Genre: RPG, Platformer, Puzzle Game
Developer: Kenny Roy
Publisher: GameChanger Charity
Release Date: 17/07/2018
Platform: Xbox One
Edited by Thorstag
I, Hope is an RPG styled platforming game with hints of puzzle-solving, you play as Hope a young girl tasked with saving the home islands from a new enemy called Cancer which has wrapped its tendrils around each island and infecting the inhabitants with its Cancer cells. Hope must travel from island to island, defeating each enemy and gather the five weapons to fight off the new foe.
Each weapon has a unique ability. The first is the “Goggles of Wisdom,” which allows Hope to see hidden markings traps and hints. Next are the “Gauntlets of Strength,” which lets you move large objects and hit switches as well as give a slight damage boost against enemies. “The Gong of Courage” allows you to stun enemies for a short time and stop moving platforms, so it’s easier to jump onto them. Lastly, the “Horn of Support,” which summons a scaffold-like structure letting you reach heights a single jump cant get you to. As you go through each level, you have to use the newfound abilities to complete puzzles to be able to get to the level boss who is one of the tentacles holding onto the island. Each tentacle has a different style of fighting, but it all still ends up feeling the same, dodge using the new ability and attack a certain point, and the last boss fight is all four one after another.
As for the visuals you can tell there wasn’t a big team or a large budget it’s very simplistic in design and feels empty in places, some of the hit-boxes seemed bigger than the object at times and there isn’t a huge variety of enemies either about seven or eight throughout the game and even the menu’s seem basic with little thought put into them. The only time the game showed what it could do graphically was in the cutscenes. Even then, a lot of them were just comic style stills with a voice-over them; the only animated cutscene that stood out to me was the final where it was quite the show.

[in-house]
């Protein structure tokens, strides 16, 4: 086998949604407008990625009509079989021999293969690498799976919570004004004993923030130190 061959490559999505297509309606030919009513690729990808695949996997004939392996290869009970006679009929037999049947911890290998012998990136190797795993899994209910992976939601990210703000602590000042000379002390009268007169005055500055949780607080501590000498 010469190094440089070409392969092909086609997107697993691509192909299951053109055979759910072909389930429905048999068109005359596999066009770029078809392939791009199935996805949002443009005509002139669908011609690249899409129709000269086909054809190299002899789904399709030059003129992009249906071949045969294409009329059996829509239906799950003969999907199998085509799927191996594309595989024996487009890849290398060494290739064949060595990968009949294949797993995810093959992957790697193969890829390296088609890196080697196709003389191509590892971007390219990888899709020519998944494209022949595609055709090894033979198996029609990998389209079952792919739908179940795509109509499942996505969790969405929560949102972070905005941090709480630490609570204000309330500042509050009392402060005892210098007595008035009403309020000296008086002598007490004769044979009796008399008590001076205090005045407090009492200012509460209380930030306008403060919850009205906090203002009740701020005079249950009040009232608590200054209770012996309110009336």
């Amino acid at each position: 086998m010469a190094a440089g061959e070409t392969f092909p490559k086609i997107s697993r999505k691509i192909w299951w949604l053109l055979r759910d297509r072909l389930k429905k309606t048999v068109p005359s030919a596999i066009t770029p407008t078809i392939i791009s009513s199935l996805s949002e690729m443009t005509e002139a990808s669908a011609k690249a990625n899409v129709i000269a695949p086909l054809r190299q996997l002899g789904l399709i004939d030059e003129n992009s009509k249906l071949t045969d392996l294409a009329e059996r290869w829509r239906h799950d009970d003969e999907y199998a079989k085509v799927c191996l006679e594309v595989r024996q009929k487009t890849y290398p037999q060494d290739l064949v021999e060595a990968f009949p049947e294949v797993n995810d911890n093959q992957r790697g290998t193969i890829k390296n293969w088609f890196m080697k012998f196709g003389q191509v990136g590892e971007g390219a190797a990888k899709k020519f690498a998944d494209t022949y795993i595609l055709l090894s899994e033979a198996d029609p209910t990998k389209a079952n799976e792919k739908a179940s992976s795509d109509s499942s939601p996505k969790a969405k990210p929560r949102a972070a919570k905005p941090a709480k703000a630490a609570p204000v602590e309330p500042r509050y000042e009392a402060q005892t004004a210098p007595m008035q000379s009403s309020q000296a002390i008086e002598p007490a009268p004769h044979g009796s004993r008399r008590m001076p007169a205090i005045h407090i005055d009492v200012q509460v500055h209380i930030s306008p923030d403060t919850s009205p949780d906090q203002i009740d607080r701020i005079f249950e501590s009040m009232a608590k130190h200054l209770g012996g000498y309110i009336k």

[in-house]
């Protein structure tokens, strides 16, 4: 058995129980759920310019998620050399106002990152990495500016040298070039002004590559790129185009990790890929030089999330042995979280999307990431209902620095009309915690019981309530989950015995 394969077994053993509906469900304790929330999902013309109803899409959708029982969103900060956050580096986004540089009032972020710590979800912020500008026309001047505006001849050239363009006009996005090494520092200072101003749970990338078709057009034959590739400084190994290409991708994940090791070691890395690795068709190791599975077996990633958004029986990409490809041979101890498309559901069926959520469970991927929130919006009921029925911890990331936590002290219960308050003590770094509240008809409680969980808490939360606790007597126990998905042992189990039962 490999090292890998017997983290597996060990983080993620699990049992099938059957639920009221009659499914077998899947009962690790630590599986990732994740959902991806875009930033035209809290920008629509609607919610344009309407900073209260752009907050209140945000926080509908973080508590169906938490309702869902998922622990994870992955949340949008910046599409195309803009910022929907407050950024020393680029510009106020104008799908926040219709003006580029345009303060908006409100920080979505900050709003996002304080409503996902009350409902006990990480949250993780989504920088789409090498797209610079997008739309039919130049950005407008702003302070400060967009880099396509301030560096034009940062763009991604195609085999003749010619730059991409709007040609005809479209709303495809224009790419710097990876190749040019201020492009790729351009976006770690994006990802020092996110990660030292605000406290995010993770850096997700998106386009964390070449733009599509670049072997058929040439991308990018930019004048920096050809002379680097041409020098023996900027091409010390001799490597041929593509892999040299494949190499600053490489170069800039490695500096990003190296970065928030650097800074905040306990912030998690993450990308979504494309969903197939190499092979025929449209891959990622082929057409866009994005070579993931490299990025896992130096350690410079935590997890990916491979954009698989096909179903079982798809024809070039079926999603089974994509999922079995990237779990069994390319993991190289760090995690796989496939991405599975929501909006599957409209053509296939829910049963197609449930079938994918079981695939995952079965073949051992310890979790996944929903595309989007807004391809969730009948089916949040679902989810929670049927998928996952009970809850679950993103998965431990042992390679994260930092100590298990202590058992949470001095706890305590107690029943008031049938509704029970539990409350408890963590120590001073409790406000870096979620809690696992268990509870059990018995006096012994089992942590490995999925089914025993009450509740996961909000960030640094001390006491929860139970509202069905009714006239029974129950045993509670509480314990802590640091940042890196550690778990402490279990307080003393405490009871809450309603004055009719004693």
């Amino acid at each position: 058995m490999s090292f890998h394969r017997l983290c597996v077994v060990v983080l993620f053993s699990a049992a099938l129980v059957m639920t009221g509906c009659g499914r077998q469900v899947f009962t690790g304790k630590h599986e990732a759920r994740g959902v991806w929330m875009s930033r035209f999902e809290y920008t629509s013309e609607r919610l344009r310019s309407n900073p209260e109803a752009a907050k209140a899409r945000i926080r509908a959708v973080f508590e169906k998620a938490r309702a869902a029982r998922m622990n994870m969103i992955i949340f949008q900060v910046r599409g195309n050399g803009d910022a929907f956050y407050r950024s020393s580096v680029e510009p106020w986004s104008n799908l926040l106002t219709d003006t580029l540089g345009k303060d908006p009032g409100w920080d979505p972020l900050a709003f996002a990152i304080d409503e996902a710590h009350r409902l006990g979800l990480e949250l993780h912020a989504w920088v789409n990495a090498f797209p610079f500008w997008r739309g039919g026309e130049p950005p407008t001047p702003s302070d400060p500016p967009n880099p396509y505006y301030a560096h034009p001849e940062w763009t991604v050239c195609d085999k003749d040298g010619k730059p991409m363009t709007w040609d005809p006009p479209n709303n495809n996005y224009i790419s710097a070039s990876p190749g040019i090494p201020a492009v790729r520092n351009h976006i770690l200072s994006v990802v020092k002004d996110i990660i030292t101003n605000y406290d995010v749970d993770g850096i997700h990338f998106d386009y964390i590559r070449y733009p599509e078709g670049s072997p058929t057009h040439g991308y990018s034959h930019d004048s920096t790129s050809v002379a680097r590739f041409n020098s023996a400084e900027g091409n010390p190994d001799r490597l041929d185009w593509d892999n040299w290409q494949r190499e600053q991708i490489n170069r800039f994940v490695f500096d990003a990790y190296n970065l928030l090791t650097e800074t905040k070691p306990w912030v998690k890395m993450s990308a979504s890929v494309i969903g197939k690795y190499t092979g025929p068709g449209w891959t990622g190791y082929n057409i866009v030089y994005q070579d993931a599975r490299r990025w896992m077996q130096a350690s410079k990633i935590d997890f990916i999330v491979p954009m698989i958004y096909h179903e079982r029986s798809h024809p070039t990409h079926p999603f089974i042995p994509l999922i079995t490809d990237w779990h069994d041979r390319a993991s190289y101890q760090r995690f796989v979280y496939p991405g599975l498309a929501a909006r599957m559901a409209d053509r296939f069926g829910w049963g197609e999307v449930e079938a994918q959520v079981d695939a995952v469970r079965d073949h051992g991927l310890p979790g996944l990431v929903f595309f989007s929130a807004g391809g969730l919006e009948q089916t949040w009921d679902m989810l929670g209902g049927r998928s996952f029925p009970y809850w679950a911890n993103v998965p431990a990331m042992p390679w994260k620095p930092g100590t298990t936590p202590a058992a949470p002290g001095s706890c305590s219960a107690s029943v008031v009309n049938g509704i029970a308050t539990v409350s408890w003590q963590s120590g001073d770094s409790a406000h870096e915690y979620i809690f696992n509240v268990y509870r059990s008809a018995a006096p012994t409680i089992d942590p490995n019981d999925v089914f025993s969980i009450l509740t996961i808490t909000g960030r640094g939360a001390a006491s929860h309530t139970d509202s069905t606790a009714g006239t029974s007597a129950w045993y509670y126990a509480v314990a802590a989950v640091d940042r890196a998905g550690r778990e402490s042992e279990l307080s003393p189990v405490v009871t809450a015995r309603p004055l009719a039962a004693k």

Now when it came to the audio design, that’s where this game goes above and beyond. You’re greeted with a somber piano that fits the aesthetic so well. As you start the opening cutscene, it builds up well with the story that’s being told, then the voice actor starts, and you can tell they are trying so hard to get an older person’s voice, but it just sounds like they’ve been eating gravel or have a sore throat. Then you enter the first island, “The Island of Knowledge,” and you’re greeted with drums and horns like you’re on a big adventure, which is a good fit, and each level is the same when it comes to music. The music matches each theme very well.
The game itself as a whole is simple, but solid, I didn’t run into any glitches. For the most part, it had a decent level of challenge for the target audience. There was only one part towards the end where I struggled, but even then, just writing down and looking from another perspective helped me figure it out, and it’s very clever how they did it. Still, the game feels like it’s supposed to be on previous generation consoles just from the style of both the levels and characters, but again for the target audience, it’s not all a bad thing. The whole game was made for a family or children on the topic of going through cancer strength, courage, knowledge, support, and hope. You need all of it to get through both the game and Cancer itself, and the developers did a good job of pushing that message.
- Great message to younger players
- Amazing soundtrack
- A decent level of difficulty for young and older players
- Very simple design that might put people off
- Very short game
- Little replay value
Piercedrocker gives I, Hope a Drastik measure of 4 out of 10 (40)
This game was a difficult review, with it being such a sensitive subject matter. As a game, it’s pretty bland; the characters are like elves, but not really, the levels are bare for a lot of the game, and the textures are just not pleasant to look at, but the music is a redeeming quality for this game. What they set out to do with it, I think, they still achieved. But here’s the question, would I recommend this game? Yes! It’s a small game, and I personally don’t like the graphical choices but I can see someone younger enjoying the game and not only that every penny goes to charity to support children in hospitals and at $9.99 on the Microsoft Store its not that overly priced and just knowing it goes to charity makes it worth it in my book.